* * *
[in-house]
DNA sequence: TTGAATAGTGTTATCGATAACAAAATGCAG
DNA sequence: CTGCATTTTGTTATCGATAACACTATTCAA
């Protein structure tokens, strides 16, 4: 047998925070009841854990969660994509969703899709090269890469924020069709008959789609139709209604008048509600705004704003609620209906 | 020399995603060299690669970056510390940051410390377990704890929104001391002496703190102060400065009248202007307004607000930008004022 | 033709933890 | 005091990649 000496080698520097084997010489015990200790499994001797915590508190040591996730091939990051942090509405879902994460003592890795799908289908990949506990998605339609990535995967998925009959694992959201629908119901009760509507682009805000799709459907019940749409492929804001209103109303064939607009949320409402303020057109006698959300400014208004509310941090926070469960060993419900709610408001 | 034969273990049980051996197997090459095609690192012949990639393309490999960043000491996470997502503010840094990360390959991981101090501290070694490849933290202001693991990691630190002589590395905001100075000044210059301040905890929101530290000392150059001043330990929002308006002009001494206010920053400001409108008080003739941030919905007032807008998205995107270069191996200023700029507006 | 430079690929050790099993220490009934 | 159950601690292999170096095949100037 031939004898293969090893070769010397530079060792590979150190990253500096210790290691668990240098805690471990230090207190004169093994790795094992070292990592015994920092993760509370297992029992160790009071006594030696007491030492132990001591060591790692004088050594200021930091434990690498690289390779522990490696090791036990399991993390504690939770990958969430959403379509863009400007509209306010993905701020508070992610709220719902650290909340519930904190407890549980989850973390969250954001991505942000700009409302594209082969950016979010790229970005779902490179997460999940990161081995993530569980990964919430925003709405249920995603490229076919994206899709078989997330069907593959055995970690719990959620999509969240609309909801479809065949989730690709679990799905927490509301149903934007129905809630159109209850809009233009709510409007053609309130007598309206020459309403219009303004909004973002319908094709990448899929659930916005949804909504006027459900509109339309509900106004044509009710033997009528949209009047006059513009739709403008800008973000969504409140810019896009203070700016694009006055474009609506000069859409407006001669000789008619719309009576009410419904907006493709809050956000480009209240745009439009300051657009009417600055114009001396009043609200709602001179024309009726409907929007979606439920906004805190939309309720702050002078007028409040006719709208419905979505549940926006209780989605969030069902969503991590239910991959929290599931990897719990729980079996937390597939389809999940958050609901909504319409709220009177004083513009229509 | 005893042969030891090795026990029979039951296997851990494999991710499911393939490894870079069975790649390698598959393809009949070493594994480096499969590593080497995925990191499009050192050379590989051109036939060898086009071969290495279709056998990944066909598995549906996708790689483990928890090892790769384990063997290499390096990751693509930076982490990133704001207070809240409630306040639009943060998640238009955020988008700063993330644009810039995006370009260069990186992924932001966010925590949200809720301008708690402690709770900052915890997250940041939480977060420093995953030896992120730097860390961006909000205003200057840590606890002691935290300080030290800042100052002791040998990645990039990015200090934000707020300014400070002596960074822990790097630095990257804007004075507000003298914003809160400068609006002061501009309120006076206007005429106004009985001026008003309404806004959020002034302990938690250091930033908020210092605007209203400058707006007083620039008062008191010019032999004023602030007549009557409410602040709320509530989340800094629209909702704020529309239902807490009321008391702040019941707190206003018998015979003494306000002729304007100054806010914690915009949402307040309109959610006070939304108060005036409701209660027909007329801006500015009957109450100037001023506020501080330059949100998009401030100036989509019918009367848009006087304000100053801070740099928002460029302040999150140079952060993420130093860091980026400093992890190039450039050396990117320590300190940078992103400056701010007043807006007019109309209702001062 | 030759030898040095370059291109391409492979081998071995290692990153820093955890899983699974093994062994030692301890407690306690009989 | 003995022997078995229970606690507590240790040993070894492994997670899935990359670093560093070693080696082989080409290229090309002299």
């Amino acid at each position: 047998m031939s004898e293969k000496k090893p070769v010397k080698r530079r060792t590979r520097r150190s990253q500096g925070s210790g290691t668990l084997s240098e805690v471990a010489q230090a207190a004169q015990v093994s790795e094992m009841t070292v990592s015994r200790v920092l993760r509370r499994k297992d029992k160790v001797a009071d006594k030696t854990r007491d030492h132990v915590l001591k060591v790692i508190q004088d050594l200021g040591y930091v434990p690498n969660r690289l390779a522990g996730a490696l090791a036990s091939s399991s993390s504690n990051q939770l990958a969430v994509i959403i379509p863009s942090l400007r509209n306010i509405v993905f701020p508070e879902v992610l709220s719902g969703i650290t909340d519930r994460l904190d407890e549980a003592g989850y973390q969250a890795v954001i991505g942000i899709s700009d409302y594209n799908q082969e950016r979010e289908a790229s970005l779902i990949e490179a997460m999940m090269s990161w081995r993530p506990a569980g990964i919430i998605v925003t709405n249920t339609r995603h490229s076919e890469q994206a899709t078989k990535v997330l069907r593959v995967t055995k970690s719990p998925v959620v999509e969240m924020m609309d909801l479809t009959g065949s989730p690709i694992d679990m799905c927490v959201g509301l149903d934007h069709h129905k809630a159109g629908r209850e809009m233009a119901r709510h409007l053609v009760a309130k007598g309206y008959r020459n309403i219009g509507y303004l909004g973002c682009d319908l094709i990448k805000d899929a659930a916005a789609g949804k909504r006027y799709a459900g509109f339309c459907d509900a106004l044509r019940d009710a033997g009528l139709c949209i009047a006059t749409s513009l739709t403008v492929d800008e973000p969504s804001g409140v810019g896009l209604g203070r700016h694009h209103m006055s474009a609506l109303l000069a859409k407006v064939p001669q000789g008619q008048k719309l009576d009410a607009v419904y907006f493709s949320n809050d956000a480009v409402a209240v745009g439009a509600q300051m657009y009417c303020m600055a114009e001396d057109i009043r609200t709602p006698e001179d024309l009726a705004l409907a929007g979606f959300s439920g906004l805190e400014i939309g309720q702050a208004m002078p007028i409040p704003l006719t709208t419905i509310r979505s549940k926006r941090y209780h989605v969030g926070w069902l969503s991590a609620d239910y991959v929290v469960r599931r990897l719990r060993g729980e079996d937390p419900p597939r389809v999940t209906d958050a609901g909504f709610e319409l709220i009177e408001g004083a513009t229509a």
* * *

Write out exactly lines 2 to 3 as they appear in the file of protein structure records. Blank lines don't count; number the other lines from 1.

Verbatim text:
DNA sequence: TTGAATAGTGTTATCGATAACAAAATGCAG
DNA sequence: CTGCATTTTGTTATCGATAACACTATTCAA